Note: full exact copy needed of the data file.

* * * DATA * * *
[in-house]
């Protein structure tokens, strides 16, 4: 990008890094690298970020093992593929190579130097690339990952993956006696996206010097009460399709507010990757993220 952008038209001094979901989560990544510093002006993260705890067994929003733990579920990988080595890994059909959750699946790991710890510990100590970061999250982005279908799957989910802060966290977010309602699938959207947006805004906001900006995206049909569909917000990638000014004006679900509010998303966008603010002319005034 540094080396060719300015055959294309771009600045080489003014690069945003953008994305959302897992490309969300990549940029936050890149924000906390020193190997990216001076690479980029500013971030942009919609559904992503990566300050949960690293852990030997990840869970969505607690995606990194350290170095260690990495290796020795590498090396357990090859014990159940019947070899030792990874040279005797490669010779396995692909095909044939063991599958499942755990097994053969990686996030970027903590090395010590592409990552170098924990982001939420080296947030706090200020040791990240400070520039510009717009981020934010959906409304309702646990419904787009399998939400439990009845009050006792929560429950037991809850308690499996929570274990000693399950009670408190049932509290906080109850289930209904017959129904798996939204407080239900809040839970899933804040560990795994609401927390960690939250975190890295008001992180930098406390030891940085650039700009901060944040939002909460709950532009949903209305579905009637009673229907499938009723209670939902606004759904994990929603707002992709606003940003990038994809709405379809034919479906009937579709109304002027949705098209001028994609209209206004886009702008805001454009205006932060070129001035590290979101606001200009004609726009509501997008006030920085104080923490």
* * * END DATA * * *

[in-house]
């Protein structure tokens, strides 16, 4: 990008890094690298970020093992593929190579130097690339990952993956006696996206010097009460399709507010990757993220 952008038209001094979901989560990544510093002006993260705890067994929003733990579920990988080595890994059909959750699946790991710890510990100590970061999250982005279908799957989910802060966290977010309602699938959207947006805004906001900006995206049909569909917000990638000014004006679900509010998303966008603010002319005034 540094080396060719300015055959294309771009600045080489003014690069945003953008994305959302897992490309969300990549940029936050890149924000906390020193190997990216001076690479980029500013971030942009919609559904992503990566300050949960690293852990030997990840869970969505607690995606990194350290170095260690990495290796020795590498090396357990090859014990159940019947070899030792990874040279005797490669010779396995692909095909044939063991599958499942755990097994053969990686996030970027903590090395010590592409990552170098924990982001939420080296947030706090200020040791990240400070520039510009717009981020934010959906409304309702646990419904787009399998939400439990009845009050006792929560429950037991809850308690499996929570274990000693399950009670408190049932509290906080109850289930209904017959129904798996939204407080239900809040839970899933804040560990795994609401927390960690939250975190890295008001992180930098406390030891940085650039700009901060944040939002909460709950532009949903209305579905009637009673229907499938009723209670939902606004759904994990929603707002992709606003940003990038994809709405379809034919479906009937579709109304002027949705098209001028994609209209206004886009702008805001454009205006932060070129001035590290979101606001200009004609726009509501997008006030920085104080923490």